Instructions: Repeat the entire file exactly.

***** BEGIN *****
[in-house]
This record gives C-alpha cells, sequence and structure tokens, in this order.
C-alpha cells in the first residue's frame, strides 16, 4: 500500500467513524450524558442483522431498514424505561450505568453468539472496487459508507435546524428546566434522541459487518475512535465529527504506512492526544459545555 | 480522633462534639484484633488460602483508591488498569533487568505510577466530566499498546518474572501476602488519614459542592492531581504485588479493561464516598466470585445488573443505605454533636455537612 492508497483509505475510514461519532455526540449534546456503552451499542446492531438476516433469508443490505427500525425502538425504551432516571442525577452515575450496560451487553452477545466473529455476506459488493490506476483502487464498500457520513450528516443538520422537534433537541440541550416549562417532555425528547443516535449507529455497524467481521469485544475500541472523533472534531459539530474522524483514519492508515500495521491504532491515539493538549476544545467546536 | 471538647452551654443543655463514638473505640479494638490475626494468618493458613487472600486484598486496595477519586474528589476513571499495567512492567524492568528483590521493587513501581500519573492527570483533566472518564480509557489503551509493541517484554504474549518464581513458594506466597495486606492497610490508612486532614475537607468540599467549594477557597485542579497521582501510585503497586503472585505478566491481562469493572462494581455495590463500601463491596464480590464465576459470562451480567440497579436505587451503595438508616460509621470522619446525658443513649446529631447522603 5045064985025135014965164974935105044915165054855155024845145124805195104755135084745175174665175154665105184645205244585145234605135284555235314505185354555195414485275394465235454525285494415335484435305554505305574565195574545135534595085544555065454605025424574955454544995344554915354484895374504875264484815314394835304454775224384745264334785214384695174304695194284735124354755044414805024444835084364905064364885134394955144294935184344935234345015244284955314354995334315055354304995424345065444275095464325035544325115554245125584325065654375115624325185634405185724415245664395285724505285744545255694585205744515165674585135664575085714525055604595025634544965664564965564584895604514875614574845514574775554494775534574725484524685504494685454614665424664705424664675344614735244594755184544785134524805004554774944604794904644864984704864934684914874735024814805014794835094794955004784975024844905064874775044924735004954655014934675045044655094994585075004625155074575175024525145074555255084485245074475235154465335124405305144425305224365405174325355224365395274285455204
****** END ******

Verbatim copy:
[in-house]
This record gives C-alpha cells, sequence and structure tokens, in this order.
C-alpha cells in the first residue's frame, strides 16, 4: 500500500467513524450524558442483522431498514424505561450505568453468539472496487459508507435546524428546566434522541459487518475512535465529527504506512492526544459545555 | 480522633462534639484484633488460602483508591488498569533487568505510577466530566499498546518474572501476602488519614459542592492531581504485588479493561464516598466470585445488573443505605454533636455537612 492508497483509505475510514461519532455526540449534546456503552451499542446492531438476516433469508443490505427500525425502538425504551432516571442525577452515575450496560451487553452477545466473529455476506459488493490506476483502487464498500457520513450528516443538520422537534433537541440541550416549562417532555425528547443516535449507529455497524467481521469485544475500541472523533472534531459539530474522524483514519492508515500495521491504532491515539493538549476544545467546536 | 471538647452551654443543655463514638473505640479494638490475626494468618493458613487472600486484598486496595477519586474528589476513571499495567512492567524492568528483590521493587513501581500519573492527570483533566472518564480509557489503551509493541517484554504474549518464581513458594506466597495486606492497610490508612486532614475537607468540599467549594477557597485542579497521582501510585503497586503472585505478566491481562469493572462494581455495590463500601463491596464480590464465576459470562451480567440497579436505587451503595438508616460509621470522619446525658443513649446529631447522603 5045064985025135014965164974935105044915165054855155024845145124805195104755135084745175174665175154665105184645205244585145234605135284555235314505185354555195414485275394465235454525285494415335484435305554505305574565195574545135534595085544555065454605025424574955454544995344554915354484895374504875264484815314394835304454775224384745264334785214384695174304695194284735124354755044414805024444835084364905064364885134394955144294935184344935234345015244284955314354995334315055354304995424345065444275095464325035544325115554245125584325065654375115624325185634405185724415245664395285724505285744545255694585205744515165674585135664575085714525055604595025634544965664564965564584895604514875614574845514574775554494775534574725484524685504494685454614665424664705424664675344614735244594755184544785134524805004554774944604794904644864984704864934684914874735024814805014794835094794955004784975024844905064874775044924735004954655014934675045044655094994585075004625155074575175024525145074555255084485245074475235154465335124405305144425305224365405174325355224365395274285455204